Living in the dark ages

Not that I doubt the truth of what she says, but I couldn’t believe so many people could be opposed to the brilliant work bhewes (@BiancaH80) is doing with PBL in her classroom.

I knew it wasn’t an approach which other staff members were eagerly taking up at her school, but I just honestly couldn’t see any valid reasons for not implementing more student centred styles of learning in the classroom. Except for the fact that it might involve more work for those teachers who are used to just standing out the front dictating notes to their class.

And then I experienced some of those negative vibes firsthand.

Someone associated with the university I am completing my preservice training at is coming to supervise a lesson of mine next week. In her instructions to me, she advised me that I needed to make sure I was “actually teaching”. When I enquired as to what she meant by this, she said, that she wanted to see me teaching them something, not just “setting them a task and walking around helping them”.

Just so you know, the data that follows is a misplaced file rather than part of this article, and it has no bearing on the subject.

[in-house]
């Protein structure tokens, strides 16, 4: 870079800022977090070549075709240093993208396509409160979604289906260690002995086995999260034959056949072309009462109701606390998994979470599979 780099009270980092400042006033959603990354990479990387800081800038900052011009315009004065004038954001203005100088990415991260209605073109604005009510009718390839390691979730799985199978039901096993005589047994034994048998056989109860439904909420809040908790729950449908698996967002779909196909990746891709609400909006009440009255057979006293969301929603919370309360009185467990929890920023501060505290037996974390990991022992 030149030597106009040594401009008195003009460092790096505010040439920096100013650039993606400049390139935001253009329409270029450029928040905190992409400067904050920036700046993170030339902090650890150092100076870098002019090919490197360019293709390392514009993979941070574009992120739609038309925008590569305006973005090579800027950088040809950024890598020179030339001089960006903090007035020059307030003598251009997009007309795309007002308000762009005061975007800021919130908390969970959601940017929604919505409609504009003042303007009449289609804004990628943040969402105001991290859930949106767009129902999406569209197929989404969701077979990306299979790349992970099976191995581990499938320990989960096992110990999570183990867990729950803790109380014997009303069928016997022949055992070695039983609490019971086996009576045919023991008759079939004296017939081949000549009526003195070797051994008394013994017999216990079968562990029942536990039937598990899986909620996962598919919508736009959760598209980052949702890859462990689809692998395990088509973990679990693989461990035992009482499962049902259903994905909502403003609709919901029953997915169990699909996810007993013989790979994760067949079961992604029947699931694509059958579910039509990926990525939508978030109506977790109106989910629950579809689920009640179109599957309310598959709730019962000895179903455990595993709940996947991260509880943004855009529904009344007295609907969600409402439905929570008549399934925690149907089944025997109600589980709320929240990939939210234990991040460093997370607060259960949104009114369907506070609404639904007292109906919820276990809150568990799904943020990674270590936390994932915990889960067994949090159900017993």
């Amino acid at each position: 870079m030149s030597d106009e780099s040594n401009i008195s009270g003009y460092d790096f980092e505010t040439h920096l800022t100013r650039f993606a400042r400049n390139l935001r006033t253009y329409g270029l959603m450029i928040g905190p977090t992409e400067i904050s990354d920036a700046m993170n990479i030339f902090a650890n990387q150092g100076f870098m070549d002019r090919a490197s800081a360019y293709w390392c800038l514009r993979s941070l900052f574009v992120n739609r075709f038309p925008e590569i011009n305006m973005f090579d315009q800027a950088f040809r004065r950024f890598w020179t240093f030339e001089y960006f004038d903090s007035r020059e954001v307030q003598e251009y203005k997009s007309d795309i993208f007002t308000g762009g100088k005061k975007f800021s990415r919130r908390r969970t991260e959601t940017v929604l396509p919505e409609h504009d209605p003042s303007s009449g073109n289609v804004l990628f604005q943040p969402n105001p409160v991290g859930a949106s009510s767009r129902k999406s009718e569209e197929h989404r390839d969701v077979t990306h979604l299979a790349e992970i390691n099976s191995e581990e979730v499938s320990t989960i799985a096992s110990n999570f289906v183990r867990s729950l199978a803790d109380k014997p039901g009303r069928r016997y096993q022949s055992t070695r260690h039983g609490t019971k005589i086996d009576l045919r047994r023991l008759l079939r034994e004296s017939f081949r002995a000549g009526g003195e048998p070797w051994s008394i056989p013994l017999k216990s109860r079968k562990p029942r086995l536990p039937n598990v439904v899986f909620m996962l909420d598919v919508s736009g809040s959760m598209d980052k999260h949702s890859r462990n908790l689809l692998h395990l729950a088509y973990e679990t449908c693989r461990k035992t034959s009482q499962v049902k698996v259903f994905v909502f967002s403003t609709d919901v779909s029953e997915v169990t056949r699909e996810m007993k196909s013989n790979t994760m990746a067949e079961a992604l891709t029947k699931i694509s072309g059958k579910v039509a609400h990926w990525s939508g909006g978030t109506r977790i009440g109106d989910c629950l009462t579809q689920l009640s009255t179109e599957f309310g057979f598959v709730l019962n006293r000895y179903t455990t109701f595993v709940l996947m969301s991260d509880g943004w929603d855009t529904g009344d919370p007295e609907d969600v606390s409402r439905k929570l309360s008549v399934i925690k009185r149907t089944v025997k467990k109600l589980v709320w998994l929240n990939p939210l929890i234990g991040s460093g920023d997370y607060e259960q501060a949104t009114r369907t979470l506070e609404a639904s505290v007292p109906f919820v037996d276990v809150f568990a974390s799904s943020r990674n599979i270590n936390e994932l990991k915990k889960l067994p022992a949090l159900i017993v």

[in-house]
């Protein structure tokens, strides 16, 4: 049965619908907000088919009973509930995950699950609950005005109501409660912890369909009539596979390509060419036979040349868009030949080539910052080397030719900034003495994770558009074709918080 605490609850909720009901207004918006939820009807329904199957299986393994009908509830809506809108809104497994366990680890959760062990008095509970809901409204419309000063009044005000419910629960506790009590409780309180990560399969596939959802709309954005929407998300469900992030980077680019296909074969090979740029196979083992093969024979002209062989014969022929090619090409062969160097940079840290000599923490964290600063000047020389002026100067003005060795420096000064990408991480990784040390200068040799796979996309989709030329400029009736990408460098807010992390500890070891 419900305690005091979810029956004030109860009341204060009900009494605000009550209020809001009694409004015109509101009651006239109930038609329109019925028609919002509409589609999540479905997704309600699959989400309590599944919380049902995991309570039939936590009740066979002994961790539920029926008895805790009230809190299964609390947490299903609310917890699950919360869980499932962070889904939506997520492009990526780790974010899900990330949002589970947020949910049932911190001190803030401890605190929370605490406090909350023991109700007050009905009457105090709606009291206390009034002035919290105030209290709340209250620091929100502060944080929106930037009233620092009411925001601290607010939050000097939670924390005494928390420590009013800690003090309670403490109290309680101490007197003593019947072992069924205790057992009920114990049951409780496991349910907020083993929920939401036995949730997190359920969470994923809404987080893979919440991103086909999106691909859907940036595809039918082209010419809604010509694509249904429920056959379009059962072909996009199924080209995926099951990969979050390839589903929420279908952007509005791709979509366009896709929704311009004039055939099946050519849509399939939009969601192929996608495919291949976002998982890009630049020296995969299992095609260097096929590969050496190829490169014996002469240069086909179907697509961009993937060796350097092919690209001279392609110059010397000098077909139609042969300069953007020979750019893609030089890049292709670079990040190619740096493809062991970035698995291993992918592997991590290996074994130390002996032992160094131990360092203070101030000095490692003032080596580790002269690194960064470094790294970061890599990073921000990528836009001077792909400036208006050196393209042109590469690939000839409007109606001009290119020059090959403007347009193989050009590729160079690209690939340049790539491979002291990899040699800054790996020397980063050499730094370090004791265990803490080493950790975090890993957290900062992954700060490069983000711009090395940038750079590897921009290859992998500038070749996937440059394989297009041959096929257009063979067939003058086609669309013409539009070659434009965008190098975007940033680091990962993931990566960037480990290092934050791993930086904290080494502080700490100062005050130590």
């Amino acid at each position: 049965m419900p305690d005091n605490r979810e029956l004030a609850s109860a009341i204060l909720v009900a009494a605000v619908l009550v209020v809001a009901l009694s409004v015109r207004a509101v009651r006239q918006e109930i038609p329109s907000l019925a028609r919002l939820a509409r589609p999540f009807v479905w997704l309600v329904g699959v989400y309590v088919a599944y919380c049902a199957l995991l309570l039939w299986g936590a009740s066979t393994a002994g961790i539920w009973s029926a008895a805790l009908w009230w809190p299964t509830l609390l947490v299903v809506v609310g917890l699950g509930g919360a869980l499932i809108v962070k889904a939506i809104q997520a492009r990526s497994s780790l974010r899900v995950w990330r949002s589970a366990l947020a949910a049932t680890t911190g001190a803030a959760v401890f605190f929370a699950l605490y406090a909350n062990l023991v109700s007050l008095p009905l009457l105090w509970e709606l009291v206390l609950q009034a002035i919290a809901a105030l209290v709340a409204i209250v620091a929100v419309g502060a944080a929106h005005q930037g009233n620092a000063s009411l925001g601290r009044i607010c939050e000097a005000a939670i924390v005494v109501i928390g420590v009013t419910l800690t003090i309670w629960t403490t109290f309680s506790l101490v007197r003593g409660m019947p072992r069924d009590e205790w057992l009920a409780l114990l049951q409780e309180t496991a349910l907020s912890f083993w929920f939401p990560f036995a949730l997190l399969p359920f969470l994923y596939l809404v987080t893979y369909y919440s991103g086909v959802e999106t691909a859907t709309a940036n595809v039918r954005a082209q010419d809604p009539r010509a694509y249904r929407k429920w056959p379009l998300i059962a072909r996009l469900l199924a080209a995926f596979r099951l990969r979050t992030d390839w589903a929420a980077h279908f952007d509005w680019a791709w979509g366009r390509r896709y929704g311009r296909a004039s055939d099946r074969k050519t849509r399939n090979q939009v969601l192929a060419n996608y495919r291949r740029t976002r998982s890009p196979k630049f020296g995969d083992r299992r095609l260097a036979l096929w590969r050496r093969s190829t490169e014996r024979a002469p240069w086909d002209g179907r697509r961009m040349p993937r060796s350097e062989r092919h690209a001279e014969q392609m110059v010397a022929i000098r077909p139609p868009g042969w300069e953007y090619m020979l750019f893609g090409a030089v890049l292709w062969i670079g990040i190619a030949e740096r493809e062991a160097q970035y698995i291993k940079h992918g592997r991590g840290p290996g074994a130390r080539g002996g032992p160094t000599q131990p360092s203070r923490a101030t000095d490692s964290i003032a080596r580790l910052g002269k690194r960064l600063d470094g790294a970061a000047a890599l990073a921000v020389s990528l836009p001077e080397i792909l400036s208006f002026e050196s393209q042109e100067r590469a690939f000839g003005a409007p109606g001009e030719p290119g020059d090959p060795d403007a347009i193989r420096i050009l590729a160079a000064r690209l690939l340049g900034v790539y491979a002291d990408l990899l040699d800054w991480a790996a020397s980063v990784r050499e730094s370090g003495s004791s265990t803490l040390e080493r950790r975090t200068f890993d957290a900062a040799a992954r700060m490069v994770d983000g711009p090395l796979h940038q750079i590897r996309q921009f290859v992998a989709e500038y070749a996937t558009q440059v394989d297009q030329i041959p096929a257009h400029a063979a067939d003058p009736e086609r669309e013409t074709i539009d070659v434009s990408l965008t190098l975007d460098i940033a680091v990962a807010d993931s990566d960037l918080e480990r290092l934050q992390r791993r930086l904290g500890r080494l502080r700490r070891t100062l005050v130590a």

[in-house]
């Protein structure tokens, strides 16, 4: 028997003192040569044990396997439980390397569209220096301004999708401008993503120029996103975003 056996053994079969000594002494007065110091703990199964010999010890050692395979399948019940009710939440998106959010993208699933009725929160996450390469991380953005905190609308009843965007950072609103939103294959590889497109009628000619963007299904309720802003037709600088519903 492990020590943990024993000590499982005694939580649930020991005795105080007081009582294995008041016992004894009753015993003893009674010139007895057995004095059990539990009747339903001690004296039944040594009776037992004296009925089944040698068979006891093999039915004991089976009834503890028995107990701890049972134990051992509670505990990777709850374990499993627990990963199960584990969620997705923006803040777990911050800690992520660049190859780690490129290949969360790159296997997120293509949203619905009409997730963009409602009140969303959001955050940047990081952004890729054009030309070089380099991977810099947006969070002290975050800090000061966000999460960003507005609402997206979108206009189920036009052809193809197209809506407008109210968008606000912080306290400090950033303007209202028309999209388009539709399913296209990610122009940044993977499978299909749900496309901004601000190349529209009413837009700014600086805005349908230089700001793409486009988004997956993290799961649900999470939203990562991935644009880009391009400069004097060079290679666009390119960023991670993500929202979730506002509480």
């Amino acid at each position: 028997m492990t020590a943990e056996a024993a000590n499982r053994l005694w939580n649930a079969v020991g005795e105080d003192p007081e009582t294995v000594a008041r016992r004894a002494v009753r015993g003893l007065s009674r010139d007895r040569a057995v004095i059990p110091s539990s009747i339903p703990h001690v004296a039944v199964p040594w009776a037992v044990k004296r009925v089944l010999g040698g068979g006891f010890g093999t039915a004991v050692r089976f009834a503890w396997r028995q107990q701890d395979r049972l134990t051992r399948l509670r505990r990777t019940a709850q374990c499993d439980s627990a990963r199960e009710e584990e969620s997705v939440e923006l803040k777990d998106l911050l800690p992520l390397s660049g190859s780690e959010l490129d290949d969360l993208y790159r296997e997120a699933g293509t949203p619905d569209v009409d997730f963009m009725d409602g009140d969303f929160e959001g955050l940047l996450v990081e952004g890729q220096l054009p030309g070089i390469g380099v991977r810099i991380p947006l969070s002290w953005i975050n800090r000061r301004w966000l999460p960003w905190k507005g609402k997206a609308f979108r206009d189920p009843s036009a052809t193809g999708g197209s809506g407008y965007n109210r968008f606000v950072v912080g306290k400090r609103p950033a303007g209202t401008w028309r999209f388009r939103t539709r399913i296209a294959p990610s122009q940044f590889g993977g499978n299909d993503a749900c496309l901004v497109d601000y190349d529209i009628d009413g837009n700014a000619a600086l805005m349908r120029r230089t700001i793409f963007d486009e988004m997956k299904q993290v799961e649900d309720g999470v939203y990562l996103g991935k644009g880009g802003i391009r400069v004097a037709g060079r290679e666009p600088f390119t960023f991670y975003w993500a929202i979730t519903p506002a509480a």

I then explained to her that my master teachers classes were run according to PBL. The supervisor dropped the second bombshell, “what’s PBL?” When told it was a more student centred approach to knowledge, involving students in inquiry and giving them freedom to determine the direction of their own learning, she made a noise which sounded like a stifled groan.

Again, she reinforced that I was to be doing actual teaching the day she came (as opposed to what I usually do, which is clearly NOT actual teaching).

I saw red when I got off the phone. How DARE the university relentlessly shovel the phrase “student centred” down our throats, and then completely chicken out when it comes time to endorse it in practice?

As someone who is yet to even start a career in teaching, I am already astounded by the politics which plague the profession. The way any form of change is resisted is ludicrous, especially when this change is so obviously beneficial for student development of all the skills we apparently value so highly.

I can only imagine the enormity of the battle ahead, and completely admire those pioneers who have gone, or as in the case of many of you, continue to go, before me in the challenge of chalk and talk.